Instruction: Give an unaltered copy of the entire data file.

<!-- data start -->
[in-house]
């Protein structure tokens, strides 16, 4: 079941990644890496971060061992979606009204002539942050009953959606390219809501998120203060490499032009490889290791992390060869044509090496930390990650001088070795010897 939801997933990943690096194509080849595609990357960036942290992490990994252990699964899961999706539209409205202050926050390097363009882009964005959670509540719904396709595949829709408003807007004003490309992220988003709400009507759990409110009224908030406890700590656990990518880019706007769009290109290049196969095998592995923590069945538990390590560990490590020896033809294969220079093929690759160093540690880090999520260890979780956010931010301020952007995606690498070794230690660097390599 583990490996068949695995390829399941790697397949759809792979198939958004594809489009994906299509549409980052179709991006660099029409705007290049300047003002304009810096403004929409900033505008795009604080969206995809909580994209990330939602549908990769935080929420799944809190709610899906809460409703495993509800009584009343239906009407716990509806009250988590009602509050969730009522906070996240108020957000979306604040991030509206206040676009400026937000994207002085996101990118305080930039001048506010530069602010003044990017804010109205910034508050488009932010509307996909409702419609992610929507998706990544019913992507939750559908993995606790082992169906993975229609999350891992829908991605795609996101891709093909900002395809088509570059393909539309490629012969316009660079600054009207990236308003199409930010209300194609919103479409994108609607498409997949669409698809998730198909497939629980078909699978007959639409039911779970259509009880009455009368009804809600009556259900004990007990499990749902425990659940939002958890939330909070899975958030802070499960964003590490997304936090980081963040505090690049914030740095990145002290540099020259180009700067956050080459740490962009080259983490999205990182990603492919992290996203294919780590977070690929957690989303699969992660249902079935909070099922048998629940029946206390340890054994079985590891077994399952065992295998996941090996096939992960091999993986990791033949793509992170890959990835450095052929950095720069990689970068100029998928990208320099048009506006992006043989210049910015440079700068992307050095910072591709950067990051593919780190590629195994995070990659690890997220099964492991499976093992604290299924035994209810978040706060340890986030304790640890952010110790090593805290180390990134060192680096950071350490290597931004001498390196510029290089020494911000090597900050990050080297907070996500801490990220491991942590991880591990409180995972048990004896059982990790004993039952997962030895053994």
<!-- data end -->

[in-house]
């Protein structure tokens, strides 16, 4: 079941990644890496971060061992979606009204002539942050009953959606390219809501998120203060490499032009490889290791992390060869044509090496930390990650001088070795010897 939801997933990943690096194509080849595609990357960036942290992490990994252990699964899961999706539209409205202050926050390097363009882009964005959670509540719904396709595949829709408003807007004003490309992220988003709400009507759990409110009224908030406890700590656990990518880019706007769009290109290049196969095998592995923590069945538990390590560990490590020896033809294969220079093929690759160093540690880090999520260890979780956010931010301020952007995606690498070794230690660097390599 583990490996068949695995390829399941790697397949759809792979198939958004594809489009994906299509549409980052179709991006660099029409705007290049300047003002304009810096403004929409900033505008795009604080969206995809909580994209990330939602549908990769935080929420799944809190709610899906809460409703495993509800009584009343239906009407716990509806009250988590009602509050969730009522906070996240108020957000979306604040991030509206206040676009400026937000994207002085996101990118305080930039001048506010530069602010003044990017804010109205910034508050488009932010509307996909409702419609992610929507998706990544019913992507939750559908993995606790082992169906993975229609999350891992829908991605795609996101891709093909900002395809088509570059393909539309490629012969316009660079600054009207990236308003199409930010209300194609919103479409994108609607498409997949669409698809998730198909497939629980078909699978007959639409039911779970259509009880009455009368009804809600009556259900004990007990499990749902425990659940939002958890939330909070899975958030802070499960964003590490997304936090980081963040505090690049914030740095990145002290540099020259180009700067956050080459740490962009080259983490999205990182990603492919992290996203294919780590977070690929957690989303699969992660249902079935909070099922048998629940029946206390340890054994079985590891077994399952065992295998996941090996096939992960091999993986990791033949793509992170890959990835450095052929950095720069990689970068100029998928990208320099048009506006992006043989210049910015440079700068992307050095910072591709950067990051593919780190590629195994995070990659690890997220099964492991499976093992604290299924035994209810978040706060340890986030304790640890952010110790090593805290180390990134060192680096950071350490290597931004001498390196510029290089020494911000090597900050990050080297907070996500801490990220491991942590991880591990409180995972048990004896059982990790004993039952997962030895053994």